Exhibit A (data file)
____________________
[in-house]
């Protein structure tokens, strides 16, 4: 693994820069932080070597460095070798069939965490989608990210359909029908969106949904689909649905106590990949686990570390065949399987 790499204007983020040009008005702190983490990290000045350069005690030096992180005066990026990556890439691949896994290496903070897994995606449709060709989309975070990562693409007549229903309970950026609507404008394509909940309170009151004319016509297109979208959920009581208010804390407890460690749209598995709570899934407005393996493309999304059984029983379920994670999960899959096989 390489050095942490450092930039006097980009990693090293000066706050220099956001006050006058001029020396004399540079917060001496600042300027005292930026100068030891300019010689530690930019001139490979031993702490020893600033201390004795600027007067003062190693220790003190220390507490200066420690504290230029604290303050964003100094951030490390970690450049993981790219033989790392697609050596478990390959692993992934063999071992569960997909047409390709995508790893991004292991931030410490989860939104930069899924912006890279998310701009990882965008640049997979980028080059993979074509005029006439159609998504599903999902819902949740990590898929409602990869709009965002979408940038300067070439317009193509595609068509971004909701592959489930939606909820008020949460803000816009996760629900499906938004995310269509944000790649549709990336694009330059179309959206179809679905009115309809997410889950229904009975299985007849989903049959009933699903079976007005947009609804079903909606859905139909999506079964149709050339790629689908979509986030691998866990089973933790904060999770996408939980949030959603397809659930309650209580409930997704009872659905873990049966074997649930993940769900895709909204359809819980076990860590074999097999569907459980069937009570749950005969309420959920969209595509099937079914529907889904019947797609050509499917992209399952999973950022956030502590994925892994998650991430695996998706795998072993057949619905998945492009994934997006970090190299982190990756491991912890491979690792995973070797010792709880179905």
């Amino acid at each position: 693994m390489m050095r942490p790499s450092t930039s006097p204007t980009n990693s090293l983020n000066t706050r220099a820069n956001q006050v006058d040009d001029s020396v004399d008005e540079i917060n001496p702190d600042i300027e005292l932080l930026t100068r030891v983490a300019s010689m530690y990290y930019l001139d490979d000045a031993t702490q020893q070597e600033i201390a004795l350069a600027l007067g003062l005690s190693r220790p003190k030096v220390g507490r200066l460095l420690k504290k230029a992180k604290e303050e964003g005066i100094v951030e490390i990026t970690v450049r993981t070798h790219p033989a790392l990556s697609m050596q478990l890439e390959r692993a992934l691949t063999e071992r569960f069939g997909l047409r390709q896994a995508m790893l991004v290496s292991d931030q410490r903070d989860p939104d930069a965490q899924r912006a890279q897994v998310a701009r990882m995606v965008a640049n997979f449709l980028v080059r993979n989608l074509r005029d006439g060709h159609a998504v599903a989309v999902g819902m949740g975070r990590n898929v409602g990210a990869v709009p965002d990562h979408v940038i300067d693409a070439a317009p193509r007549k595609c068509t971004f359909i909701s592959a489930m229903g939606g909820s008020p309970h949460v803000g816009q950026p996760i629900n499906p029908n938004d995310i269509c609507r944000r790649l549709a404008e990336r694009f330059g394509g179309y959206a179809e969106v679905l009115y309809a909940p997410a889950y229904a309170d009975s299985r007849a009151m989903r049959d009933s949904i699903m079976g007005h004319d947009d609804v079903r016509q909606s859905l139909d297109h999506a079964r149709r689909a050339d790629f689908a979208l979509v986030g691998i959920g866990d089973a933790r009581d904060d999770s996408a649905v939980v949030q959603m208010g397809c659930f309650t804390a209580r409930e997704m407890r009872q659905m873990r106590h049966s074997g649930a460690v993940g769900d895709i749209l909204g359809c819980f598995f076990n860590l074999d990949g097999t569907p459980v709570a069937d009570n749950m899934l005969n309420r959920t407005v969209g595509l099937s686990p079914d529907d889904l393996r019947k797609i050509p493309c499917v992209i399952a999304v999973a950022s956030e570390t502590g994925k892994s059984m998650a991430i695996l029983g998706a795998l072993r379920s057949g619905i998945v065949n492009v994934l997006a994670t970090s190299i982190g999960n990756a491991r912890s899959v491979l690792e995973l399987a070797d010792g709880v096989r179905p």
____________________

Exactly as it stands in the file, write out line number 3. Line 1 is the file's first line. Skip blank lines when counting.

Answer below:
């Amino acid at each position: 693994m390489m050095r942490p790499s450092t930039s006097p204007t980009n990693s090293l983020n000066t706050r220099a820069n956001q006050v006058d040009d001029s020396v004399d008005e540079i917060n001496p702190d600042i300027e005292l932080l930026t100068r030891v983490a300019s010689m530690y990290y930019l001139d490979d000045a031993t702490q020893q070597e600033i201390a004795l350069a600027l007067g003062l005690s190693r220790p003190k030096v220390g507490r200066l460095l420690k504290k230029a992180k604290e303050e964003g005066i100094v951030e490390i990026t970690v450049r993981t070798h790219p033989a790392l990556s697609m050596q478990l890439e390959r692993a992934l691949t063999e071992r569960f069939g997909l047409r390709q896994a995508m790893l991004v290496s292991d931030q410490r903070d989860p939104d930069a965490q899924r912006a890279q897994v998310a701009r990882m995606v965008a640049n997979f449709l980028v080059r993979n989608l074509r005029d006439g060709h159609a998504v599903a989309v999902g819902m949740g975070r990590n898929v409602g990210a990869v709009p965002d990562h979408v940038i300067d693409a070439a317009p193509r007549k595609c068509t971004f359909i909701s592959a489930m229903g939606g909820s008020p309970h949460v803000g816009q950026p996760i629900n499906p029908n938004d995310i269509c609507r944000r790649l549709a404008e990336r694009f330059g394509g179309y959206a179809e969106v679905l009115y309809a909940p997410a889950y229904a309170d009975s299985r007849a009151m989903r049959d009933s949904i699903m079976g007005h004319d947009d609804v079903r016509q909606s859905l139909d297109h999506a079964r149709r689909a050339d790629f689908a979208l979509v986030g691998i959920g866990d089973a933790r009581d904060d999770s996408a649905v939980v949030q959603m208010g397809c659930f309650t804390a209580r409930e997704m407890r009872q659905m873990r106590h049966s074997g649930a460690v993940g769900d895709i749209l909204g359809c819980f598995f076990n860590l074999d990949g097999t569907p459980v709570a069937d009570n749950m899934l005969n309420r959920t407005v969209g595509l099937s686990p079914d529907d889904l393996r019947k797609i050509p493309c499917v992209i399952a999304v999973a950022s956030e570390t502590g994925k892994s059984m998650a991430i695996l029983g998706a795998l072993r379920s057949g619905i998945v065949n492009v994934l997006a994670t970090s190299i982190g999960n990756a491991r912890s899959v491979l690792e995973l399987a070797d010792g709880v096989r179905p």